South Florida’s economy is growing again, but too few residents are sharing in that growth — many families are stuck in a recession and falling further behind.
Having just been sworn in as a new Miami-Dade County commissioner for District 8, I plan to get to work immediately with my colleagues on an aggressive agenda to cut poverty and build opportunity for everyone in our region. Not only is this the right thing to do for low-income families, it’s also good for our future economic growth.
Nationally, 14.5 percent of Americans live below the federal poverty line — a mere $18,552 per year for a family of three — but here in Miami-Dade the rate is almost 21 percent. That is why earlier this month, Catalyst Miami and the Center for American Progress hosted a summit on cutting poverty and building opportunity in South Florida.
Hundreds of community members, local elected officials, members of the media and service providers came together to talk about poverty in our region and what we need to do to tackle it. Most of the stories we heard were about poverty forcing families to make tough choices. Jobs are still too hard to find, and too many of the ones that are available here in Miami-Dade pay poverty wages.
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The current minimum wage in our state is only $7.93 — just over $16,400 annually for a full-time worker. Parents who can’t make enough to make ends meet decide between paying for housing, food, transportation, childcare, healthcare and other basic needs. According to a new report by the United Way of Florida, the cost of these basic needs increased 13 percent between 2007 and 2012.
Let’s look at one of these tough choices — putting food on the table. More than 15 percent of residents in the county, about 384,390 people, are food insecure and don’t necessarily know where they will get their next meal. As we heard at the summit, many parents struggle to provide something as basic as a nutritious meal because of how much they spend on high rents, providing childcare so they can work or paying high medical bills because they lack health insurance, among other expenses.
A recent report by Half in Ten at the Center for American Progress shows that 11 million people in the United States were pushed into poverty in 2013 because of out-of-pocket medical expenses. There is nothing inevitable about poverty. We can make smart policy choices to build an economy that works for everyone in Miami-Dade — starting today.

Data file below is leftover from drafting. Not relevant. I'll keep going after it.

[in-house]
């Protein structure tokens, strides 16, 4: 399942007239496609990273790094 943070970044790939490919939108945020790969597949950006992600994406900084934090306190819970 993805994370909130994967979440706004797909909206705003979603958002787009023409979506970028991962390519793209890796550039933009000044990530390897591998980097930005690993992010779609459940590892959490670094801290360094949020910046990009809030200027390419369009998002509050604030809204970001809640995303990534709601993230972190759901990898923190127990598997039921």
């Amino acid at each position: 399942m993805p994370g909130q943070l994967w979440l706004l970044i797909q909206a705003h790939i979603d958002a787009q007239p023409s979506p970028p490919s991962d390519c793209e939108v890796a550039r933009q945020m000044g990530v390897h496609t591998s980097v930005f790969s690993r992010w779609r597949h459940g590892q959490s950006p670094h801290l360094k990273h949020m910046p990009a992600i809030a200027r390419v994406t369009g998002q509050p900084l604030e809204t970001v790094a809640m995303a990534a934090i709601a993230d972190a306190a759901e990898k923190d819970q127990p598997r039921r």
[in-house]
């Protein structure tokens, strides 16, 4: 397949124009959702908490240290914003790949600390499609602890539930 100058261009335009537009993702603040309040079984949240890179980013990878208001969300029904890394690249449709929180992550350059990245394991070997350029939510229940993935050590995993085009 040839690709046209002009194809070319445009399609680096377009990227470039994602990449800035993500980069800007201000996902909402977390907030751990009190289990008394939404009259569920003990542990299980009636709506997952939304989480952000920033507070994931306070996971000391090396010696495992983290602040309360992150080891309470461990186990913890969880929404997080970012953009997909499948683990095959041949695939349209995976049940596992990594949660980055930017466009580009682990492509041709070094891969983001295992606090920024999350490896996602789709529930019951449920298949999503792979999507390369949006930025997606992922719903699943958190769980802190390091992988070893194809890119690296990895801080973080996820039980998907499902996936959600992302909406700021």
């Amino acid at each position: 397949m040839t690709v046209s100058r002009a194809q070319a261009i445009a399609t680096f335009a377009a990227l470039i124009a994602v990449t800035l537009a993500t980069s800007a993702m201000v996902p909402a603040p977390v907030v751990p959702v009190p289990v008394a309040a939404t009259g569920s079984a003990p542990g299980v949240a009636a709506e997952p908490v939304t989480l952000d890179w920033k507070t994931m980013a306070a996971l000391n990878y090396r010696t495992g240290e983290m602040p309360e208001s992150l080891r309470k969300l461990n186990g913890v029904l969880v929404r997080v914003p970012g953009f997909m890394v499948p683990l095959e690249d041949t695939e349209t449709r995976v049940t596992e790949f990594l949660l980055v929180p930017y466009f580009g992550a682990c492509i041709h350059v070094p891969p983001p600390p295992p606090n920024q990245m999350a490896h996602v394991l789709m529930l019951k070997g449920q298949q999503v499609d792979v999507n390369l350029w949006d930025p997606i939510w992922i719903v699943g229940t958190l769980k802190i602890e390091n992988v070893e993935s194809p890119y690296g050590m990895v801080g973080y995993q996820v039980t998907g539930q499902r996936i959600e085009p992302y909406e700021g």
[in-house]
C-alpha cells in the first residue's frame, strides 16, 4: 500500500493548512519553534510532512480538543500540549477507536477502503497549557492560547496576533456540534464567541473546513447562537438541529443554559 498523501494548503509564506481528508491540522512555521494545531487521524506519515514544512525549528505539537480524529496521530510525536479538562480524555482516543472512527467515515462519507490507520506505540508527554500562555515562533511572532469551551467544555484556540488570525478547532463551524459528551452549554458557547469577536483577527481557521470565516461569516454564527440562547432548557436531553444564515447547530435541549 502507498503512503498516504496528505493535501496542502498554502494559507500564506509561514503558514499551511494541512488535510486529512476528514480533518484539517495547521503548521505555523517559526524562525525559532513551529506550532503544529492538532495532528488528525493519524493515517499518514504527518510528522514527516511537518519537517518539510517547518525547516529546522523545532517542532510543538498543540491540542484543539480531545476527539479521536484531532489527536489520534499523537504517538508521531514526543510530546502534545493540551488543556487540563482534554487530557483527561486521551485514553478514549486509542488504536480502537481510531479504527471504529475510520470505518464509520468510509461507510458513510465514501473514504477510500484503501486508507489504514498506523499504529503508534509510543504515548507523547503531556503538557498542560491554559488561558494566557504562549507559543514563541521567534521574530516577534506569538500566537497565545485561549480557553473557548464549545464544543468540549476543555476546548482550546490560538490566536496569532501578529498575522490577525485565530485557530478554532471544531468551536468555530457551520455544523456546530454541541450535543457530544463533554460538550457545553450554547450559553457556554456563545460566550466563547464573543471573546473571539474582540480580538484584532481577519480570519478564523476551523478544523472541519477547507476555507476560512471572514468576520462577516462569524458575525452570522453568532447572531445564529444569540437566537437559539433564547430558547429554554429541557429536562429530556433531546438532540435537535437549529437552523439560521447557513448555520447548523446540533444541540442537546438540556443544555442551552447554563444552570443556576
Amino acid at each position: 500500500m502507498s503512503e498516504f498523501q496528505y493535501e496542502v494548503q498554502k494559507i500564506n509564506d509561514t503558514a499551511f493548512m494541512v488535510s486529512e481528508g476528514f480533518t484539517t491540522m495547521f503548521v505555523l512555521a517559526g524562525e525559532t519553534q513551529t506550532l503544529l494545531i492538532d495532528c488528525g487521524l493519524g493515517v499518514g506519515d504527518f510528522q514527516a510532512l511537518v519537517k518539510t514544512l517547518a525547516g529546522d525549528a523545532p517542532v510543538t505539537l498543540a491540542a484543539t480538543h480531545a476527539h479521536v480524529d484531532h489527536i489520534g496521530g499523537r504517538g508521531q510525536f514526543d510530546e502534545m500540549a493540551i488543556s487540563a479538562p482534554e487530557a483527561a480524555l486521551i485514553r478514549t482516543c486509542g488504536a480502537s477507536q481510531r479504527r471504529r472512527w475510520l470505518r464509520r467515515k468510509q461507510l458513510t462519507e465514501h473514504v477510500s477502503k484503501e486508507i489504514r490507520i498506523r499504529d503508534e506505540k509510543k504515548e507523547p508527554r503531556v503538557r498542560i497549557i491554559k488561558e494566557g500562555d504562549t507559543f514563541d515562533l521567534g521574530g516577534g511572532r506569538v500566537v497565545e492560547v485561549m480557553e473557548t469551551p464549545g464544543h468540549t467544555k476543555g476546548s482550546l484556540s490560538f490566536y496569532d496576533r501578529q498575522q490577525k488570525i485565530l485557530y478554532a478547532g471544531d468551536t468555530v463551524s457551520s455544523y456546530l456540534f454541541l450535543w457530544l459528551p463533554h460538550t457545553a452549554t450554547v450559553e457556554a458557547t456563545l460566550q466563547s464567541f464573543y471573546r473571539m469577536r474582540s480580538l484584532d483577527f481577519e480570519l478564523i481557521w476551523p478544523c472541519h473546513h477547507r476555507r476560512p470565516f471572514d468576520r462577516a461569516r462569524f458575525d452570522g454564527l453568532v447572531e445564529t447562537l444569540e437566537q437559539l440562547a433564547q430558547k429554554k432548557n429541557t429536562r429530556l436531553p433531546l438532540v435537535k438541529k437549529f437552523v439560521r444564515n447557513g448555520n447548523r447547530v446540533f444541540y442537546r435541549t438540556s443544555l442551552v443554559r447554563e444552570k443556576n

To do this, we must reduce barriers to employment and provide more jobs — jobs that pay a living wage. We also need to strengthen the supports that keep families economically secure — such as childcare — so they don’t fall back into poverty.
Housing is a good place to start. The Miami metro area has the highest percentage of working households spending more than half of their income on housing costs — 41 percent — which is a severe cost burden. It’s time to pass fair-housing policies that will stabilize rents and increase the stock of mixed affordable housing that is available in communities near employment opportunities.
Getting around our region safely, efficiently and affordably is another serious hurdle. When the cost of transportation is combined with housing, our region is the most expensive place to live in the United States. We need to expand access to affordable and efficient transportation so that parents can get to their jobs reliably, which is good for them and their employers. I plan to convene a meeting of local mayors to address these and other important issues in the coming months.
This is only the beginning of an agenda for Miami-Dade that will grow opportunity in its economy. Together, we can end the tough choices facing low- and middle-income families in South Florida and build a new economy that works for everyone.
Daniella Levine Cava, elected this year, is the newest member of the Miami-Dade County Commission.